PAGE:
“His leading of CBER will be highlighted as one of the things that made the era of gene editing possible,” Urnov said.
Staying above the fray
Marks, who has an M.D. and a Ph.D. from New York University, is known for his strong intellect and character.
“His mind is working at warp speed,” Woodcock said. “Sometimes, it’s a little bit hard to keep up with where he’s going.”
Though appearing straight-laced and always professionally dressed without a hair out of place, Marks often gets a twinkle in his eye and fires off a quip. Meetings with him are punctuated with laughter, she said.
Woodcock described herself as the more pragmatic and concrete of the two: “He’s more the mad scientist with incredible ideas.”
Unlike some visionaries, Marks is persistent and follows through.
“Warp Speed got done. They’re moving ahead on gene therapy,” Woodcock said. “He has big ideas and doesn’t let go of them.”
Asked to describe himself, Marks praised his staff and played down his own role in recent events.
“I’m a pretty boring person who feels very lucky to work with a lot of tremendously talented people making sure we do the right thing by public health,” he said. “I’m very happy to be in the right place at the right moment to help be a part of that.”
Marks’ basement home office has become a familiar site to FDA-watchers. During repeated subcommittee meetings, he appeared on Zoom in front of paintings by his artist wife.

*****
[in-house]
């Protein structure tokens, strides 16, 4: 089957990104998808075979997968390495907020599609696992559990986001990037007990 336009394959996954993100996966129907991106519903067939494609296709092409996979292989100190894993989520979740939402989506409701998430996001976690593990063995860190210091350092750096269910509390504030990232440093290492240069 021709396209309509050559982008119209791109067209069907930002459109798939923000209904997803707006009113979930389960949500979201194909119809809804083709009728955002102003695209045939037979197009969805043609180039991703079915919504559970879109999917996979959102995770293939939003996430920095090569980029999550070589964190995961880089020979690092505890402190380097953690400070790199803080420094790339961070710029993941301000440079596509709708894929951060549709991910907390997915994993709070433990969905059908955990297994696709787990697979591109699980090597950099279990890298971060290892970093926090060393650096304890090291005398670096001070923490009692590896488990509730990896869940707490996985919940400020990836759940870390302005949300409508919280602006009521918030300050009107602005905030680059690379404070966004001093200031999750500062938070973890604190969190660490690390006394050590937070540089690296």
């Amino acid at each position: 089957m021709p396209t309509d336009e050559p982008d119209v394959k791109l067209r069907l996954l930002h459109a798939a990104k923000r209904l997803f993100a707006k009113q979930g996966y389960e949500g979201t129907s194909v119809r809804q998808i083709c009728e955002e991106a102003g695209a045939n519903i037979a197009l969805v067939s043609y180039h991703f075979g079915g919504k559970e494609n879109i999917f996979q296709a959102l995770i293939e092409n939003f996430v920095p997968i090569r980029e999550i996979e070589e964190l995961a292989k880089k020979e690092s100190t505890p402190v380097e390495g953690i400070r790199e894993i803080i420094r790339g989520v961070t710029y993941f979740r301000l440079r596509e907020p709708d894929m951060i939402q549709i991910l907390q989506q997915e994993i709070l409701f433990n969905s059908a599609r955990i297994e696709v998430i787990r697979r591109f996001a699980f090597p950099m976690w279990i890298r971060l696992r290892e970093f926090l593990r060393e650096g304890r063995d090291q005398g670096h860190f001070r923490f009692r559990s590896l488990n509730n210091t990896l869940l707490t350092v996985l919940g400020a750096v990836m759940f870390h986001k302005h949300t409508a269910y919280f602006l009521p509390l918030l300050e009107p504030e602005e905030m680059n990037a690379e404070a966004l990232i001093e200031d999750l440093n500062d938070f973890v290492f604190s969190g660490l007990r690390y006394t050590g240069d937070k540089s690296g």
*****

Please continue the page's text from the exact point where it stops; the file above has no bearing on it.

“For the first half of the year, I worked with the camera facing the ugly part of my basement and I was looking at these (paintings),” he said, describing the stuffed polar bear, teapot and pillow still lifes. Then he decided to turn his desk around to improve the public’s view.
Dr. Peter Marks, Director of the Center for Biologics Evaluation and Research within the Food and Drug Administration speaks during a hearing, with the Senate Committee on Health, Education, Labor, and Pensions, on the Covid-19 response, on Capitol Hill on March 18, 2021 in Washington, DC. Dr. Anthony Fauci appeared before a joint hearing of the house committees to lay out a timeline for vaccinating children against COVID-19. (Photo: Pool photo by Anna Moneymaker)
The FDA faced criticism last year for yielding to political influence, authorizing use of hydroxychloroquine and convalescent plasma, before either was proved a safe or effective treatment against COVID-19. But Marks’ division, which doesn’t handle drugs, was roundly praised for sticking to the science with vaccine development and staying above the fray.
Dr. Paul Offit, director of the Vaccine Education Center at Children’s Hospital of Philadelphia, said he got a call from Marks after Offit wrote an op-ed in The New York Times. The article expressed the concern of Offit and a colleague that vaccines would fall prey to politics before November’s election.